I have always liked K-frame Smith & Wesson revolvers, although it was the opinion of many that the .357 magnum load was a bit much for the design. The S&W Model 19 was a favorite of many lawmen and of many civilian enthusiasts; the S&W Model 66 is the stainless steel version of the Model 19. The 66-3 designation indicates design tweaks to delay development of cylinder end-shake, and of the elimination of the recessed cylinder.
So far, my old revolver is still tight and there is no sign of stress on the forcing-cone or of flame cutting to the top-strap from my occasional use of magnum loads. I usually practice with .38 Special cartridges, and the 158-grain +P semi-wadcutter hollowpoints are my choice for home defense. This long barreled revolver is very fast and accurate with the .38 Special cartridges.
I haven’t cared to research what year my 6’’ S&W Model 66-3 left the factory. When I acquired it, it had gone through more than a couple of previous owners. The trigger may not be what it came with from the factory, and there is a gun-vice gouge on the frame from a bad gunsmith. The Pachmayr grips fit my hand perfectly. I don’t fancy it to be a concealed carry choice, but it sure makes a darn good belt-gun with the Uncle Mike’s holster shown in the photo. The reload wallet contains twelve .357 magnum cartridges, six are Remington 125-grain full power loads (Remington used to sell a 125-grain reduced power load years ago), and six are 110-grain Winchester loads.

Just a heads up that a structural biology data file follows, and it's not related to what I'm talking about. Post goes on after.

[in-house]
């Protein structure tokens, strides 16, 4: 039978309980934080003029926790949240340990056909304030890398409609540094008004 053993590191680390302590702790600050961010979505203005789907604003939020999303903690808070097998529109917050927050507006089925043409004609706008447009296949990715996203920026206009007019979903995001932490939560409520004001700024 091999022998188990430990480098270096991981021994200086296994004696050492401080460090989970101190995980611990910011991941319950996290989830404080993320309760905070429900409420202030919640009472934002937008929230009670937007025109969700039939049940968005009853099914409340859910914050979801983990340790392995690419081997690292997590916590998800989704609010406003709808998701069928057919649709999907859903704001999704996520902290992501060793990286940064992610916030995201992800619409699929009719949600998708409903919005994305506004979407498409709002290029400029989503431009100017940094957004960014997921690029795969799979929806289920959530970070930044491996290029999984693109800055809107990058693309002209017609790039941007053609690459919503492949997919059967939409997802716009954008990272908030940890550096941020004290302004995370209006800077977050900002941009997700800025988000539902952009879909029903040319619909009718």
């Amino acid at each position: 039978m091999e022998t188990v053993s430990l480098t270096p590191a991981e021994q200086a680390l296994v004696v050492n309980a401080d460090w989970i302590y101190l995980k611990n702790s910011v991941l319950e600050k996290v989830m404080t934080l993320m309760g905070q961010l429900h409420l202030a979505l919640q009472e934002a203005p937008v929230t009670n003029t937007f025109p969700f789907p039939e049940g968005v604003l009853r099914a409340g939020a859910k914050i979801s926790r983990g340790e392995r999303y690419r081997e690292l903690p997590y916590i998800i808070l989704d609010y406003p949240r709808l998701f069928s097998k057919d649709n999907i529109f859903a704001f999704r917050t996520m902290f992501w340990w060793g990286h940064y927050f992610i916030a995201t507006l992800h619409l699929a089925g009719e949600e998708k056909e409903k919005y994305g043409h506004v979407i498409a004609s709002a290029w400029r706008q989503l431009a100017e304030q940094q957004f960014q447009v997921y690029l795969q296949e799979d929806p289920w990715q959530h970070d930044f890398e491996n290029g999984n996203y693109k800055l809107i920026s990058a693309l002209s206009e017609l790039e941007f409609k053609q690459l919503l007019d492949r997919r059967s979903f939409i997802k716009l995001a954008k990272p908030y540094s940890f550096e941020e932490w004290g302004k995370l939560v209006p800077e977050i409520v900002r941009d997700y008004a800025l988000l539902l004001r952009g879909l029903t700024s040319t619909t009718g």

Click here for R.K. Campbell’s review; “Smith & Wessons Best Pistol”
Click here for Xavier’s review of the S&W Model 19